You can choose to see it whichever way you prefer, but the larger reality you may elect to disregard does not change around your choice. Or go away.
To the Younger Generation…
You all, more than anyone else, are the ones I want to enjoy these movies, regardless of how bad they are. As a white dude in his mid-30s, I have reaped the benefits of a supremely unfair pop culture setup for years, with these kinds of fantasy epics always being about me, and it is more than past time for them to feature Not Me as much as humanly possible. Whether you believe me or not, I actually really want these movies to succeed, even if it’s just financially, so this approach will be extended and cultivated ever more.
I also know how frustrating it must be to live your whole life hearing about how great movies were decades ago and be told everything after is shit. Being bludgeoned with the greatness of Star Wars for as long as you can remember must instill an almost primordial desire to find and celebrate your own versions and, when you finally get them, you’re going to rock that shit, almost by instinct. And then, when someone my age comes along and tells you that they’re not good and don’t hold a candle to the originals, it’s almost a reflex for you to wanna tell me to go fuck myself… that Star Wars is different now… that it’s not for me anymore.
And you know what? You’re right; it’s not. I detected that when I watched Force Awakens. I began to accept it after Rogue One. This movie, right here, was my line of demarcation. If it was good on the level of quality that exists beyond mere preference, I was more than ready to tag back in. If it wasn’t, I knew it was time for me to embrace a changing world — regardless of how I felt about it — and just move along down the road.
There comes a moment when you gotta let it go, and realize some shit just ain’t for you. It has come for me with Star Wars. It’s time to hang up my lightsaber.
But just like how much you may still love these movies, that is a separate issue from whether or not they are good, on a not-entirely-subjective storytelling level. And if I can accept Star Wars isn’t for me anymore (nor should it be, in all fairness), then it shouldn’t be too much to ask those of you who celebrate these newer versions to entertain the idea that they possibly may be stories that are demonstrably not as well told as their older counterparts, to a more than substantial degree. This does not feel like an unfair compromise.
What I Want Here
So, taking all this into account, please just know that when I hear people say things like “The Last Jedi is the best Star Wars movie since Empire!” it makes me want to pull all of my hair out of my head in no more than five handfuls. Every time. I have to actively silence the screams that completely take over my brain in 0.2 seconds. Every time. When I read or listen to gaggles of professional critics say it’s even a quality piece of visual storytelling, I desperately hope that they were paid off to say so; that’s the best possible scenario in my head, by three or four touchdowns.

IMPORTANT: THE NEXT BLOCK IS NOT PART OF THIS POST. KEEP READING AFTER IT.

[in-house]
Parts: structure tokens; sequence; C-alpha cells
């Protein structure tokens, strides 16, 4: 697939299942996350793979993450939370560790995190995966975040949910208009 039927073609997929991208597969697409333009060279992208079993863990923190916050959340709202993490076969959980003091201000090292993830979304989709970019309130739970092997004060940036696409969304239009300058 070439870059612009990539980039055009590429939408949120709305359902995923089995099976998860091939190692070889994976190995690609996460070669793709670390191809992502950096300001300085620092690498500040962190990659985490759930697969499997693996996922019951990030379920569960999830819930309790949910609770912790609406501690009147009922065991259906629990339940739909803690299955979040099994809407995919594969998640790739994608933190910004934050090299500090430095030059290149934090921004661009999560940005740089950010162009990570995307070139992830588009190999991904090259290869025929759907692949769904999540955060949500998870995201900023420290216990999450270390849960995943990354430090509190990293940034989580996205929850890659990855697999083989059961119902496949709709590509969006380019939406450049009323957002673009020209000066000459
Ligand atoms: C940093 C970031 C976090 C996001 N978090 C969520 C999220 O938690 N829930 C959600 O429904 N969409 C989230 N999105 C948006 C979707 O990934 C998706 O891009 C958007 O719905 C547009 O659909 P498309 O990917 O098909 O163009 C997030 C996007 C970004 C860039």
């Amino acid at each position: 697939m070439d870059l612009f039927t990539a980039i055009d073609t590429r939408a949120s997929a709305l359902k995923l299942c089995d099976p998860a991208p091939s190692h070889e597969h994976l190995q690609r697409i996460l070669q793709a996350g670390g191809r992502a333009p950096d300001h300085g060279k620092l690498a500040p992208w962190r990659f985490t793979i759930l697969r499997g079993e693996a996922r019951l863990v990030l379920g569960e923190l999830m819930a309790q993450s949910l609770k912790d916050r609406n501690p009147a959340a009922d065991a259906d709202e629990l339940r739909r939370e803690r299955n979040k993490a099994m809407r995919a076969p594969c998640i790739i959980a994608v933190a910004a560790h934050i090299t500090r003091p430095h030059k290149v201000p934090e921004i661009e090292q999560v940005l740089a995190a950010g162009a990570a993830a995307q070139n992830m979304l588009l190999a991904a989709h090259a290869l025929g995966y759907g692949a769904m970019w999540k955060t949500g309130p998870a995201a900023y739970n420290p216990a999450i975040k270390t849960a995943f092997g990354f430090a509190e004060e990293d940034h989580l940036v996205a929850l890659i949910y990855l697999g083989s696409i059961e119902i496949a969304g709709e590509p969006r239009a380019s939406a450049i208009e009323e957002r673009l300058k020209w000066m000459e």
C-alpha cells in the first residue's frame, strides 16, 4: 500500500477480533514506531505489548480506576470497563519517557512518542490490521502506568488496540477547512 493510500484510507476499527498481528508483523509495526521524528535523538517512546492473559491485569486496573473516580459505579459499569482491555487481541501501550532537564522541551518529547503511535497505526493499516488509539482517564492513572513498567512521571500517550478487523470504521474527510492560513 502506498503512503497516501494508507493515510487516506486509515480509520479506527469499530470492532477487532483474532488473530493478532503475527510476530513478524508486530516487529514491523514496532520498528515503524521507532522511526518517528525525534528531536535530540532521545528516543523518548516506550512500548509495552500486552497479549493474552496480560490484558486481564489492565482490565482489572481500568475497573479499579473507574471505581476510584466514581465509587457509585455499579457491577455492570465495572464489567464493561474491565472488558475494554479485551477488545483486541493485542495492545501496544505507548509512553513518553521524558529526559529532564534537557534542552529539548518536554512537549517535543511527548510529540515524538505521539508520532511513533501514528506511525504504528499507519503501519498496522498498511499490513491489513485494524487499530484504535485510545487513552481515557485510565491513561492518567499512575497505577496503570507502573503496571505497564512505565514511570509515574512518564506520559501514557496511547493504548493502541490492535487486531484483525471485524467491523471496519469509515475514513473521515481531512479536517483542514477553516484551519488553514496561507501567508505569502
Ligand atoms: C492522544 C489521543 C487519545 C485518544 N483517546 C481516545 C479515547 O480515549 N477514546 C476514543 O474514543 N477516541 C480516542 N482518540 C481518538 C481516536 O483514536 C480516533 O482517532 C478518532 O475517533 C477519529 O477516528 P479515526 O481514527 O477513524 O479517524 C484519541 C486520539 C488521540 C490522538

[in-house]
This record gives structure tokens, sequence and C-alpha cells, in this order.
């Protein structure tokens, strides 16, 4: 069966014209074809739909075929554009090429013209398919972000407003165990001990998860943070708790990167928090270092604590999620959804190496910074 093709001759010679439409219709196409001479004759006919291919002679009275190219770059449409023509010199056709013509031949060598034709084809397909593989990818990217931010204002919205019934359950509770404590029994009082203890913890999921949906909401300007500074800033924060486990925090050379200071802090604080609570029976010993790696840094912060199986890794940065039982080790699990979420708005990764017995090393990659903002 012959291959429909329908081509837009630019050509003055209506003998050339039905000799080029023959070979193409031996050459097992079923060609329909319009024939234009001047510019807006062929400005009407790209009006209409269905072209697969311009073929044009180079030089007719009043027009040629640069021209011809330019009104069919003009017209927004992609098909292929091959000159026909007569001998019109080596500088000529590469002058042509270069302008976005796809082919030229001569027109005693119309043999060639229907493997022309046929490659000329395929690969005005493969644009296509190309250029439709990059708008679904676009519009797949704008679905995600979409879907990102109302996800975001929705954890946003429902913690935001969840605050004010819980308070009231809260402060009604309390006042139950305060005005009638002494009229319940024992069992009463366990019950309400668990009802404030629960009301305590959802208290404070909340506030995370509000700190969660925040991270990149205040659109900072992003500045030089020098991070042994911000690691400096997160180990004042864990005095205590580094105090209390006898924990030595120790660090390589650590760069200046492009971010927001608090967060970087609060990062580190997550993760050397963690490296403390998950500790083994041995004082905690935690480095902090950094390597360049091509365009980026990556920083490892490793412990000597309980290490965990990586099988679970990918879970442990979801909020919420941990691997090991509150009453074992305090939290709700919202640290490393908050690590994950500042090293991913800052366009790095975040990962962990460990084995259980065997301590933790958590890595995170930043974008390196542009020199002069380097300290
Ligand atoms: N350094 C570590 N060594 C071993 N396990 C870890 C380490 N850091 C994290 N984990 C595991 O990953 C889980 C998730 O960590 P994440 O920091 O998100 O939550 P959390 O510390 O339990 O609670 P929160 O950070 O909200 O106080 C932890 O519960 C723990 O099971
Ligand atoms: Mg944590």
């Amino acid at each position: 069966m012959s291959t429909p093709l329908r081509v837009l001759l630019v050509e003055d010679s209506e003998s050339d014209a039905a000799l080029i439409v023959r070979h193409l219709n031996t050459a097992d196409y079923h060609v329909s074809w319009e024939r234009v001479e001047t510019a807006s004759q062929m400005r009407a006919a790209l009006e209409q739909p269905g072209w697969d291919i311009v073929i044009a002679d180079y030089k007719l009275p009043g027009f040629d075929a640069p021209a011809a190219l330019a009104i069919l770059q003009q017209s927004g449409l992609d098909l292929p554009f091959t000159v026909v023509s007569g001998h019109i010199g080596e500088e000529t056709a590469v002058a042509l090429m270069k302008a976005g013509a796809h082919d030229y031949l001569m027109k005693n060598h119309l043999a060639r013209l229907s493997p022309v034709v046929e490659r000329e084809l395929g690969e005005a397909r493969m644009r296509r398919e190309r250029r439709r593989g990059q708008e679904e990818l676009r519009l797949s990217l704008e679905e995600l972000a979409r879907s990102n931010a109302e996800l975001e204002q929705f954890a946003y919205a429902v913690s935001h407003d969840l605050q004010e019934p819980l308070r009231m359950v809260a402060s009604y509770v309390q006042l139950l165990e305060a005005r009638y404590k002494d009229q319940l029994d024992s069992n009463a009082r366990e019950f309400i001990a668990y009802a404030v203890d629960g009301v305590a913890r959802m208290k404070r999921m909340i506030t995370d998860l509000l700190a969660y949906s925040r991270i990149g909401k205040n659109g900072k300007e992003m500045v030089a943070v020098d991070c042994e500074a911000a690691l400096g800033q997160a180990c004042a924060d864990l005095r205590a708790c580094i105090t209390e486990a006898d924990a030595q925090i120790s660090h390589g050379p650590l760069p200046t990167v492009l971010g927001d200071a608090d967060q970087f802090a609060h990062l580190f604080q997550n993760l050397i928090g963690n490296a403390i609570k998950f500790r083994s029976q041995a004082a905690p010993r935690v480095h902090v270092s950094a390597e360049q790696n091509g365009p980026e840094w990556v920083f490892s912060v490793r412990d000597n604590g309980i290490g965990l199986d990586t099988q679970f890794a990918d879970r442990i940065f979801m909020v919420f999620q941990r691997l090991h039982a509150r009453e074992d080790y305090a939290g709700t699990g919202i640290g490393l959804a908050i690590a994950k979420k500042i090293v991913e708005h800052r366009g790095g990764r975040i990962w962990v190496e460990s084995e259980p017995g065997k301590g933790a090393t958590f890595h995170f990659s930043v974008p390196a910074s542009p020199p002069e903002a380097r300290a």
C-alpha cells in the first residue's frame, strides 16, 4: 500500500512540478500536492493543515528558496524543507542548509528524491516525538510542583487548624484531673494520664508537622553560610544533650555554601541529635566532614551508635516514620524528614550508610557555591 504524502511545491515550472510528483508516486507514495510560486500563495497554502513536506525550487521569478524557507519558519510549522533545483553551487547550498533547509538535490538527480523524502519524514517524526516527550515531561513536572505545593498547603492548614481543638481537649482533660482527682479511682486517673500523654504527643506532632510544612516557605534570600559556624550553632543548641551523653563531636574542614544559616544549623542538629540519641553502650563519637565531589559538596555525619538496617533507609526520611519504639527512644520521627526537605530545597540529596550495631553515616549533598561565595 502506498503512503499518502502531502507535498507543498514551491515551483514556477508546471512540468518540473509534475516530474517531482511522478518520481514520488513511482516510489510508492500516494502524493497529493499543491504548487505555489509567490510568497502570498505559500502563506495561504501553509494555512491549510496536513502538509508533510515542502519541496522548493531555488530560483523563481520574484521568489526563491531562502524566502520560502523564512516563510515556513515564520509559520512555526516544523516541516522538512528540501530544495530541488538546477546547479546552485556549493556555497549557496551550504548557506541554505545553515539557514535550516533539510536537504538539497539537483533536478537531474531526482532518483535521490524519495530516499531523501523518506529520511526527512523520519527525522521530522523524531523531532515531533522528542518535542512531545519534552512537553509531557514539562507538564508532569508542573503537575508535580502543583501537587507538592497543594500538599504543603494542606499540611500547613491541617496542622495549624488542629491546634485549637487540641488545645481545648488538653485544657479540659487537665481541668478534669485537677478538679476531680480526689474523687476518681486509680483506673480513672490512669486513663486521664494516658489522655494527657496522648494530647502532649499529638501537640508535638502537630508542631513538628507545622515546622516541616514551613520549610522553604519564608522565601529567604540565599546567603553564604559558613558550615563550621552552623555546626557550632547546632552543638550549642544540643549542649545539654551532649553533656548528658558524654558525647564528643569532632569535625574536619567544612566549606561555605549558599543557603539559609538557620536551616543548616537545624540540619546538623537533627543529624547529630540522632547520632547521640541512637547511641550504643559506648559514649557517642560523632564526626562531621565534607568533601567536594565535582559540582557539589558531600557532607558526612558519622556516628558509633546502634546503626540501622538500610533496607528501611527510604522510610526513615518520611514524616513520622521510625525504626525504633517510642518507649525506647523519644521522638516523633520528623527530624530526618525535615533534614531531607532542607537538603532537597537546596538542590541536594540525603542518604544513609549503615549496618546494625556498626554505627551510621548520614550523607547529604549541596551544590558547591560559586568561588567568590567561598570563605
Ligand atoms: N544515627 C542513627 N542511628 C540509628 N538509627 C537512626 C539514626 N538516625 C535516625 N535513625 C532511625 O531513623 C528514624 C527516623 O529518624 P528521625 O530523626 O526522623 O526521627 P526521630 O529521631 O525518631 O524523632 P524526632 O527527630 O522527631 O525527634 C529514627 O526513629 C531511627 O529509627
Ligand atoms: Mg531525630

It drives me bonkers. All I see is a consuming public where we’ve dropped the bar so low we can no longer tell the difference between an over forty rec basketball league and the freaking NBA. Listening to these movies be praised for anything other than “It has X-wings and lightsabers and AT-ATs! And I know and love those things from when I saw them before; isn’t this awesome?!” or “Isn’t it great to watch a female character in charge so thoroughly call out and check mansplaining?!” is like reading a restaurant review or hearing a friend rave about how “The food was mostly edible, and I didn’t even get food poisoning! You guys need to go!”
I just don’t get it. I don’t understand what people think they’re watching. It’s a full on Mugatu “THESE MOVIES ARE SO NOT EVEN IN THE FURTHEST SLOT IN THE MOST DISTANT PARKING LOT OF THE BALLPARK OF STAR WARS! DOESN’T ANYONE ELSE NOTICE THIS?! I FEEL LIKE I’M TAKING CRAZY PILLS!!!” moment. Every. Single. Time.
And yeah, yeah, yeah… I take this too seriously. They’re just movies. I know. Heard it all before.
But we are who we are. I am what I am.
So bottom line: Like them, enjoy them, celebrate them. As much as you want. For whatever reason you want. As loud as you want. As long as you want. Please.
Just stop pretending Jack in the Box is In N’ Out. Just say you like Jack in the Box, and be accepting of what that means. Own it.
Just take it and love it for what it is… and is not. For my sanity, and a future where children can like whatever the hell they want… and yet still be able to tell the difference between chicken shit and chicken salad.
Do so and you’ll never hear from the likes of me again.
(By the way, yes I loved the throne room fight, which was bad ass, and the lightspeed kamikaze moment, which was an utterly, breathtakingly gorgeous sequence. I am not a joyless turd. Also, Daisy Ridley and Adam Driver are still doing very well with what they are being given, and their relationship is the only one that develops well at all. The movie is not without its redeeming qualities.)